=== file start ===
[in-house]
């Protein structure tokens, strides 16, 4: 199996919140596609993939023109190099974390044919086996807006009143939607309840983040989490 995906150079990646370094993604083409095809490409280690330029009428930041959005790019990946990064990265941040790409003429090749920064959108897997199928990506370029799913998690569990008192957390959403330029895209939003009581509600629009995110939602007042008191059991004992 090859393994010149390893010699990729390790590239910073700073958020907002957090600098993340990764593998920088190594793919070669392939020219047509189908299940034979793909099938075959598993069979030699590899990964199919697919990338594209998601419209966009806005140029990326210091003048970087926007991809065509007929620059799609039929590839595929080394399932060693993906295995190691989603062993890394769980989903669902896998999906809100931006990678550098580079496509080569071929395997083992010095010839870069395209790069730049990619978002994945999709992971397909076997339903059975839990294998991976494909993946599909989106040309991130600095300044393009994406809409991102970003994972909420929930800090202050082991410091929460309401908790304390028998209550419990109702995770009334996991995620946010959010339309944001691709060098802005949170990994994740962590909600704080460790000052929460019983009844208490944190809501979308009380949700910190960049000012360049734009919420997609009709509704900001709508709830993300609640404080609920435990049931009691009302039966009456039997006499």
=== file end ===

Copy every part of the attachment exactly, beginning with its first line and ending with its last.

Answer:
[in-house]
């Protein structure tokens, strides 16, 4: 199996919140596609993939023109190099974390044919086996807006009143939607309840983040989490 995906150079990646370094993604083409095809490409280690330029009428930041959005790019990946990064990265941040790409003429090749920064959108897997199928990506370029799913998690569990008192957390959403330029895209939003009581509600629009995110939602007042008191059991004992 090859393994010149390893010699990729390790590239910073700073958020907002957090600098993340990764593998920088190594793919070669392939020219047509189908299940034979793909099938075959598993069979030699590899990964199919697919990338594209998601419209966009806005140029990326210091003048970087926007991809065509007929620059799609039929590839595929080394399932060693993906295995190691989603062993890394769980989903669902896998999906809100931006990678550098580079496509080569071929395997083992010095010839870069395209790069730049990619978002994945999709992971397909076997339903059975839990294998991976494909993946599909989106040309991130600095300044393009994406809409991102970003994972909420929930800090202050082991410091929460309401908790304390028998209550419990109702995770009334996991995620946010959010339309944001691709060098802005949170990994994740962590909600704080460790000052929460019983009844208490944190809501979308009380949700910190960049000012360049734009919420997609009709509704900001709508709830993300609640404080609920435990049931009691009302039966009456039997006499």